About a year and a half ago I started my journey towards minimalism and keeping things simple. Starting with my room, I sold a lot of things that were in it, like an old CRT TV and shelf it was on, old sewing machine, got rid of carpet and some other smaller things were removed. This led my room to contain only a couch/bed, desk and chair, and a wardrobe cabinet.
Something that I noticed is that I got less stressed about stuff in my room. So I kept going, I started cleaning my clothes. Again, less stress was at the end, and the process was enjoyable. All of that didn’t happen in one day of course. It took months to get rid of everything that I really don’t need, and I’m still getting rid of things. I started implementing some habits that stick to this day, like making the bed and better hygiene. Before that I really made the bed only when somebody was coming over, which was rare occasion.
About two years ago I started working, and so far, I got the essential things that I need, so now I’m not spending that much. A week ago I asked myself two questions:
- What are the essential things that I need for the work which I currently don’t have?
- What are the essential things that I need for day-to-day life which I currently don’t have?
Basically, the same questions for two areas of my life. I answered with things I already have, meaning that I have everything I need.
Over time, I started looking at physical things from different perspective. I look for things that have a purpose for my life, a functionality, and it should be something that I really need. This made me wonder when in shop, do I need to buy that item, does it have functionality even if it’s something interesting/cool/nice looking…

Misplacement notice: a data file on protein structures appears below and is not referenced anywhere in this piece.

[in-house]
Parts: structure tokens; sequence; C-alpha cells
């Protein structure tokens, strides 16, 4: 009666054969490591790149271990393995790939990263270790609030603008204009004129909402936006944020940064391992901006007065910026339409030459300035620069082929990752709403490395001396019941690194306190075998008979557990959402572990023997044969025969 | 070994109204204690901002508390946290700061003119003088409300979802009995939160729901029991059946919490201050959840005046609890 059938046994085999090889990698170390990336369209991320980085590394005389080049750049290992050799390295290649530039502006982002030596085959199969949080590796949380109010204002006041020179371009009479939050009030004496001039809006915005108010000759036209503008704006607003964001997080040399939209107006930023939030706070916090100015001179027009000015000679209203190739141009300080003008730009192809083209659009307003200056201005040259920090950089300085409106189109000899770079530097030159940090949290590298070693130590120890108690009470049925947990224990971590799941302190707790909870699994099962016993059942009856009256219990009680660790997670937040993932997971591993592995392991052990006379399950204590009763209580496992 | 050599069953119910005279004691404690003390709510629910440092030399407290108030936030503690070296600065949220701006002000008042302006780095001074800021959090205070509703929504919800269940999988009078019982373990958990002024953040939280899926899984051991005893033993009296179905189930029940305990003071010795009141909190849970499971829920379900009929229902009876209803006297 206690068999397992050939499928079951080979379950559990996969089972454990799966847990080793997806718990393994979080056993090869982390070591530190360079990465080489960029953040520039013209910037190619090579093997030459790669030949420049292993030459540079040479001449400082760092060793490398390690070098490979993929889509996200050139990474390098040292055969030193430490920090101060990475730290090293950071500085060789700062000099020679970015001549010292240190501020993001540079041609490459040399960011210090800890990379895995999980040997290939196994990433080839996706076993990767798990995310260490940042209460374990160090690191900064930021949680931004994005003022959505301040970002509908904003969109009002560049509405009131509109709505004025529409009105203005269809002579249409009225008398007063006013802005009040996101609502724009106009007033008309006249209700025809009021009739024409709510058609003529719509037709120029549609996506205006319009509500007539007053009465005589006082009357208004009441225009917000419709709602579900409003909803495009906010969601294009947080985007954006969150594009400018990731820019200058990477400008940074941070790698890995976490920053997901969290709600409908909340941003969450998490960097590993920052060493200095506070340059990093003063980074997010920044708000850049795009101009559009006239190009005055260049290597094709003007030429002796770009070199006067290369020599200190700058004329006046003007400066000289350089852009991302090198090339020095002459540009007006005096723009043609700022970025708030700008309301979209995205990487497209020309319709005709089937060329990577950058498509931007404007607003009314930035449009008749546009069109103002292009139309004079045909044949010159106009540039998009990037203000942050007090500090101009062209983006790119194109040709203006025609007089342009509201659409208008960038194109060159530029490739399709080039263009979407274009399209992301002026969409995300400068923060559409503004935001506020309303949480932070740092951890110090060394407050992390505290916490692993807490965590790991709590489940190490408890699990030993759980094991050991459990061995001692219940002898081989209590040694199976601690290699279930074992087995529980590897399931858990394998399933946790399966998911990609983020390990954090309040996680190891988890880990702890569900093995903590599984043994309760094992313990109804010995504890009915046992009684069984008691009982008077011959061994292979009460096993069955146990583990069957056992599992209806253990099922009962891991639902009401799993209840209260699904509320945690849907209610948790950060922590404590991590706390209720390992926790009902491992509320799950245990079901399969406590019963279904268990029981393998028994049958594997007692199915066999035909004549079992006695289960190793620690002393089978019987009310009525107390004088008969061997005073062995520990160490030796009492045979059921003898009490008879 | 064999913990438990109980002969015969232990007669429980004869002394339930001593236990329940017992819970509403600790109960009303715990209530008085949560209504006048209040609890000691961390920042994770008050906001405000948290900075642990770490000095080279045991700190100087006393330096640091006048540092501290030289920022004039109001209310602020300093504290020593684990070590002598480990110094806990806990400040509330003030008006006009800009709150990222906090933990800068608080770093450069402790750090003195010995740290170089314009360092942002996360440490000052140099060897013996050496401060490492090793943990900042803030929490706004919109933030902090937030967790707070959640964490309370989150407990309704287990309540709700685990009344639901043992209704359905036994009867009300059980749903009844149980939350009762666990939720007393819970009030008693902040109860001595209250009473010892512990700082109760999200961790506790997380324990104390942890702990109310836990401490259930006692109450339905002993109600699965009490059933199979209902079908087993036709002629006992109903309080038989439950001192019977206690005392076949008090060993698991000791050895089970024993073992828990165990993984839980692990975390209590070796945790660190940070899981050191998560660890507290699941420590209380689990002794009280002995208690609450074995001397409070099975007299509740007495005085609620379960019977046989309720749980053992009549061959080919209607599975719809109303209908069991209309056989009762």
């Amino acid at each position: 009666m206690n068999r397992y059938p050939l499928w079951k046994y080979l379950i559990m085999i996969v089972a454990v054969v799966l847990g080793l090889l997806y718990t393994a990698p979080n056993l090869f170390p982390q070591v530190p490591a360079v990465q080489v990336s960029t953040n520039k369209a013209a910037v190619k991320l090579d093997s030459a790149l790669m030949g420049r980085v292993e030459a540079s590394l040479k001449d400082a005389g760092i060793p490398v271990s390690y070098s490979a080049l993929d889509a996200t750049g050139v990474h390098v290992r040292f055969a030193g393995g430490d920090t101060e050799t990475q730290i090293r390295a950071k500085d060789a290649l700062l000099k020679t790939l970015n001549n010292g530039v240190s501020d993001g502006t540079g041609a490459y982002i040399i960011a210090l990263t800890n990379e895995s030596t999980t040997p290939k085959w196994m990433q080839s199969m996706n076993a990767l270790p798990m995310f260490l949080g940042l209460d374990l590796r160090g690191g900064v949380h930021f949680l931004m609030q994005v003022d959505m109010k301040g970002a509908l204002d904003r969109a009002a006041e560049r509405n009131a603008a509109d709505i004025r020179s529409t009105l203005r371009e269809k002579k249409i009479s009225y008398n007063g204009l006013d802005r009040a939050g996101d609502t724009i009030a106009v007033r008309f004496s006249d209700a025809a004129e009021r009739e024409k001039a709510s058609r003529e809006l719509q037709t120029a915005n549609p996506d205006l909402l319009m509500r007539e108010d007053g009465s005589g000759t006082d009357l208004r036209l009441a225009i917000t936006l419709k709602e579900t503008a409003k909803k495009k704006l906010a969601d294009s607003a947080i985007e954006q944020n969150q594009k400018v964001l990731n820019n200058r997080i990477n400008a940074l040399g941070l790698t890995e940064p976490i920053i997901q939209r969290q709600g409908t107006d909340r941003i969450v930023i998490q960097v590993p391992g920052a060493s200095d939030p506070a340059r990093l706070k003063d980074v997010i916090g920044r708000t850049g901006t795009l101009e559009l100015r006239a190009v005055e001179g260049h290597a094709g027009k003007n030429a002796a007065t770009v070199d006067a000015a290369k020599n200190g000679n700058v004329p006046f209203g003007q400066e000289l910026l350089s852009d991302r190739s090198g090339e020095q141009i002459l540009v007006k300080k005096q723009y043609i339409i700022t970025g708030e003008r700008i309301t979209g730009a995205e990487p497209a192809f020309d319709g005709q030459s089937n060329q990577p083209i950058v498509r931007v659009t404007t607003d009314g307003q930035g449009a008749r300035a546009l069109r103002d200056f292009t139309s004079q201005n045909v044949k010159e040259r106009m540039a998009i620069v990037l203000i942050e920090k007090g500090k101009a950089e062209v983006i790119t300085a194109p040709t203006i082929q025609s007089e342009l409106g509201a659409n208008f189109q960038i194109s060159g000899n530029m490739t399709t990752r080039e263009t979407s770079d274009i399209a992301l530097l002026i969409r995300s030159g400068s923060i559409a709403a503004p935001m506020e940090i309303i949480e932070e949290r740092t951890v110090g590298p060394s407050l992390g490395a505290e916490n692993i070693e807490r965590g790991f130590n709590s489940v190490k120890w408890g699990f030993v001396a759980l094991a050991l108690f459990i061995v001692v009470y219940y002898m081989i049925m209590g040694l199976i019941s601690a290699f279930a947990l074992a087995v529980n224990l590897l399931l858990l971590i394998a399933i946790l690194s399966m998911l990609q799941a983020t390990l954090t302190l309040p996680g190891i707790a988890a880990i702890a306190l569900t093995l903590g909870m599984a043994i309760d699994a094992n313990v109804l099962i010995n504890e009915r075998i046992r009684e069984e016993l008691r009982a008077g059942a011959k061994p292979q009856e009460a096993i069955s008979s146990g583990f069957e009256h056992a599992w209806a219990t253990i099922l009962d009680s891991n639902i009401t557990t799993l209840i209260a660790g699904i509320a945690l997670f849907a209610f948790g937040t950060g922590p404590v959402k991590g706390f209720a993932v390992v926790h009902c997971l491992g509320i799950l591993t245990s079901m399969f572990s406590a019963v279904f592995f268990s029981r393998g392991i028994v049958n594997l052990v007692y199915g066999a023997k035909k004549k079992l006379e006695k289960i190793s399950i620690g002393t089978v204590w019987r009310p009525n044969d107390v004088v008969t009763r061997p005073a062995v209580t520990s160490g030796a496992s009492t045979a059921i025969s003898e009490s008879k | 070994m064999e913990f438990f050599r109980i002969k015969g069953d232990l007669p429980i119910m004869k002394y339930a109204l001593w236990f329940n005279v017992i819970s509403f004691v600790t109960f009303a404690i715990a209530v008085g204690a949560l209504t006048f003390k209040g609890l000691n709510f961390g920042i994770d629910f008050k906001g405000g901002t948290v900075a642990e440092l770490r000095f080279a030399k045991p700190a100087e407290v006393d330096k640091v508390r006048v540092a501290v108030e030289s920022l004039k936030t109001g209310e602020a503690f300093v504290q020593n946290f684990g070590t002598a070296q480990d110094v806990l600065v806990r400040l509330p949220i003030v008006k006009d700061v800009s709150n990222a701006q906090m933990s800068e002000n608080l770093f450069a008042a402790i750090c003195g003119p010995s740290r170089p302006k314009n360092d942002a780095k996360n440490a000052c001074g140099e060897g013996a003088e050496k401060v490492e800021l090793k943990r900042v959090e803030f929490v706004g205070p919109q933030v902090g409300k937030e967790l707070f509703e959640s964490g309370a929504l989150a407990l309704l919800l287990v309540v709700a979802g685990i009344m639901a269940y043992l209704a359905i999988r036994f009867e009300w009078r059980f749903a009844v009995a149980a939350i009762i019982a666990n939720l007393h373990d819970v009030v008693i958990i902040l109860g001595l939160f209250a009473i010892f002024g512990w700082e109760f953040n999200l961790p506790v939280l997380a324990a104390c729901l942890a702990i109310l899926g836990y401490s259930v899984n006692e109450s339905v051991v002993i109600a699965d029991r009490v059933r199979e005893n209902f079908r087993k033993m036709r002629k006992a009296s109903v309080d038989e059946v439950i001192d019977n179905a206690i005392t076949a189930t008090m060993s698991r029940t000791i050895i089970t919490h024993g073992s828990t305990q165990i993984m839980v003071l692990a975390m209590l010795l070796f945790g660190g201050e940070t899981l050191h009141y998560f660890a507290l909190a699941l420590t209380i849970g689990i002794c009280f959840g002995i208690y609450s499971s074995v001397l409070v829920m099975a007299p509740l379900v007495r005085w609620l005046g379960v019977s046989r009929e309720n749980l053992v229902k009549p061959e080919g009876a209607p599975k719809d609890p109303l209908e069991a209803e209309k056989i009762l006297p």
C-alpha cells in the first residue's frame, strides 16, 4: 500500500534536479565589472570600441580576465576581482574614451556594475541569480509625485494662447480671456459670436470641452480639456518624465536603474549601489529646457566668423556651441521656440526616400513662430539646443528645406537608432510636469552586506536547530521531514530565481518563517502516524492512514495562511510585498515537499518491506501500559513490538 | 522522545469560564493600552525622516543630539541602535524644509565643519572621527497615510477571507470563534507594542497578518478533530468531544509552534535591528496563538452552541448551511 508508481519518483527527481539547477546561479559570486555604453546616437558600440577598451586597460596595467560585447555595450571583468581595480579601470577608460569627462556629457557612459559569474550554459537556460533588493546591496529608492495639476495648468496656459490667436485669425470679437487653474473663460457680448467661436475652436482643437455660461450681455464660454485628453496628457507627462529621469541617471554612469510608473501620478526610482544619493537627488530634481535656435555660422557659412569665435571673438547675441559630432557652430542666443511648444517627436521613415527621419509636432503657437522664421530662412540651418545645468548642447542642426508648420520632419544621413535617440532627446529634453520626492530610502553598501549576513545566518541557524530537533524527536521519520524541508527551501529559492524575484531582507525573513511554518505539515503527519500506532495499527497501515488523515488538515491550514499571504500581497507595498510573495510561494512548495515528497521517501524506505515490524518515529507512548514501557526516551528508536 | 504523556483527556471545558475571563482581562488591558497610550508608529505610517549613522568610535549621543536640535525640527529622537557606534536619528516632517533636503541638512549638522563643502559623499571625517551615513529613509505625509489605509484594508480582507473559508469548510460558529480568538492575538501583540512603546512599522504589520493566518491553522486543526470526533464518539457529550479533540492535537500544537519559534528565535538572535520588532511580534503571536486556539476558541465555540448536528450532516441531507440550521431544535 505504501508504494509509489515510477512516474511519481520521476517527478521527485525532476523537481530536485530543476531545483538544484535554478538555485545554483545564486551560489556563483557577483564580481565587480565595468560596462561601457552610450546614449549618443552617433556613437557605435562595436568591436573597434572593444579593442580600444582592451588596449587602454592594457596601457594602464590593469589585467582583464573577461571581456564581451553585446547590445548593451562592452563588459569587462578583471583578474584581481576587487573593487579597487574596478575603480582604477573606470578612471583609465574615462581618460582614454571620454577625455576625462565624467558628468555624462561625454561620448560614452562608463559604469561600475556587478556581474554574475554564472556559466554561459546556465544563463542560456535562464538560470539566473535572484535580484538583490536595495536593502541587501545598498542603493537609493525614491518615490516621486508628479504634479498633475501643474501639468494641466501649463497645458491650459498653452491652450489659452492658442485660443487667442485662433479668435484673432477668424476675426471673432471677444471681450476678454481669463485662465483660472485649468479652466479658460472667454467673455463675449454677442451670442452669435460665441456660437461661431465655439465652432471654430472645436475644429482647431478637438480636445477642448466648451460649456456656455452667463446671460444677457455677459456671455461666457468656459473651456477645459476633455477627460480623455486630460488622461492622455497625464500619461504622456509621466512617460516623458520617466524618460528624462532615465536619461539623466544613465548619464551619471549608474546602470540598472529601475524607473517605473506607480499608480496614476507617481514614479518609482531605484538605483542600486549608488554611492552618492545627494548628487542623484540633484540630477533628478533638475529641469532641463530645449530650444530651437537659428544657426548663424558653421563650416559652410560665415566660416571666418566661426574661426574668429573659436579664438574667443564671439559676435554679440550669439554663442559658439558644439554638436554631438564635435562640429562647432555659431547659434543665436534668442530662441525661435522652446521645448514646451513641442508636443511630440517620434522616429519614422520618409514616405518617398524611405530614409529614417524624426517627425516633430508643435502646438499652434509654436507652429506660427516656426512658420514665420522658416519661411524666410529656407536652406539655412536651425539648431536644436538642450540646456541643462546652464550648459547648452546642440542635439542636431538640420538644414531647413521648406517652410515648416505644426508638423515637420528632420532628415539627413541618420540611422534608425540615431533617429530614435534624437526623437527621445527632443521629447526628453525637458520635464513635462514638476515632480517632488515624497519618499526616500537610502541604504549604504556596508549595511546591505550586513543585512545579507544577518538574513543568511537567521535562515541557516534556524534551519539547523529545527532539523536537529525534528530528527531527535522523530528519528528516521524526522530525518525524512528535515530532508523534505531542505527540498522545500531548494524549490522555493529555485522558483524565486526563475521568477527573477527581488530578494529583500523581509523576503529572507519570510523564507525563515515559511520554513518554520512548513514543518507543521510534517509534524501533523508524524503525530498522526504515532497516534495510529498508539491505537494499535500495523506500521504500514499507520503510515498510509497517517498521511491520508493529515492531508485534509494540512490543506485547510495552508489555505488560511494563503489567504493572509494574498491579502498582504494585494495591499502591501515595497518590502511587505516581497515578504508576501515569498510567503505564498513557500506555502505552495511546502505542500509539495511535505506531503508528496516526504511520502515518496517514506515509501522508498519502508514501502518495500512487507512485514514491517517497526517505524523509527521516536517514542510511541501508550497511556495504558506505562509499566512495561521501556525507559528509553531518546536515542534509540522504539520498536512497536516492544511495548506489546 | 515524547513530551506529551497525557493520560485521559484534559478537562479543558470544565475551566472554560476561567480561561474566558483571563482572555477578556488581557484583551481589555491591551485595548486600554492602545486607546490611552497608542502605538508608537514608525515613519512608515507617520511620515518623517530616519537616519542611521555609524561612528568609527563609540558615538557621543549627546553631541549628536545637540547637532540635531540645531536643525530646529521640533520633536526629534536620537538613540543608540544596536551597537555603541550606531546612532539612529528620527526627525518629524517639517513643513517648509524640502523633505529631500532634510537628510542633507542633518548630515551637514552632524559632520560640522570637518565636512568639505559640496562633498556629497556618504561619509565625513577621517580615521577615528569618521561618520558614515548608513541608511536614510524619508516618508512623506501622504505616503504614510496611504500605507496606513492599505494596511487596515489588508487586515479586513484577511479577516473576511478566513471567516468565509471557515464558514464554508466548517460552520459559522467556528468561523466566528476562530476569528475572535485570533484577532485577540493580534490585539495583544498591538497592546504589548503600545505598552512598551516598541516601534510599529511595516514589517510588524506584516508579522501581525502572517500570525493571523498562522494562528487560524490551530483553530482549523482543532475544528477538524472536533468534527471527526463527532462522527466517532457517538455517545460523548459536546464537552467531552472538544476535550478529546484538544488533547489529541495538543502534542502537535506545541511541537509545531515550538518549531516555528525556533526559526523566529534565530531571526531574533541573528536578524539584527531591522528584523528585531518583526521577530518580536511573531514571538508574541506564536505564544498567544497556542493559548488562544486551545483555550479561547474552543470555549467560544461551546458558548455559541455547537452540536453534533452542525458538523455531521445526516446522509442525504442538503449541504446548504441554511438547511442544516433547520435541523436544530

This minimalist way of living will give you more time to focus on few important things in your life.
Something that we should focus on is our health (eating, exercising, sleeping), mind (reading, meditation, conversations), and the essential things - the place we live in, the food we eat, the water we drink, the bed we’re sleeping at, the things we do in our day-to-day lives…
Quote from the book “The 5AM club” by Robin Sharma:
Collect Miraculous Experiences over Material Things.
As a child, your instinct showed you how to spot the miraculousness of a snowflake, find fortune in a spider’s web and adore the splendor of falling leaves on a colorful autumn morning. The pursuit wasn’t about acquiring things. It was about exploring life.
We should travel more, explore more, enjoy more. We should simplify things and get rid of our need for complexity.
As Greg McKeown, author of book Essentialism, says:
We are in undisciplined pursuit of more, the antidote to that problem is the disciplined pursuit of less, but better.
Getting rid of a lot of things (and people) that rob our time with something that isn’t essential will give you time to focus on few things that are essential.
For me, becoming a minimalist is a habit I’ve made, and a lifestyle I will continue to practice.
Since I’m kinda new to writing, and to minimalism itself, I wrote down people and books that taught me more about minimalism:
- The Minimalists - Joshua Fields Millburn and Ryan Nicodemus (official, youtube)
- Matt D’Avella (official, youtube)
- Marie Kondo (official, youtube)
- Minimalism - Joshua Fields Millburn and Ryan Nicodemus
- Essentialism - Greg McKeown
- Company of One - Paul Jarvis
- Goodbye, Things - Fumio Sasaki
This was just a short compilation of my thoughts and experiences from living as a minimalist. I hope it gets you a bit interested, so you can search more from the resources I wrote.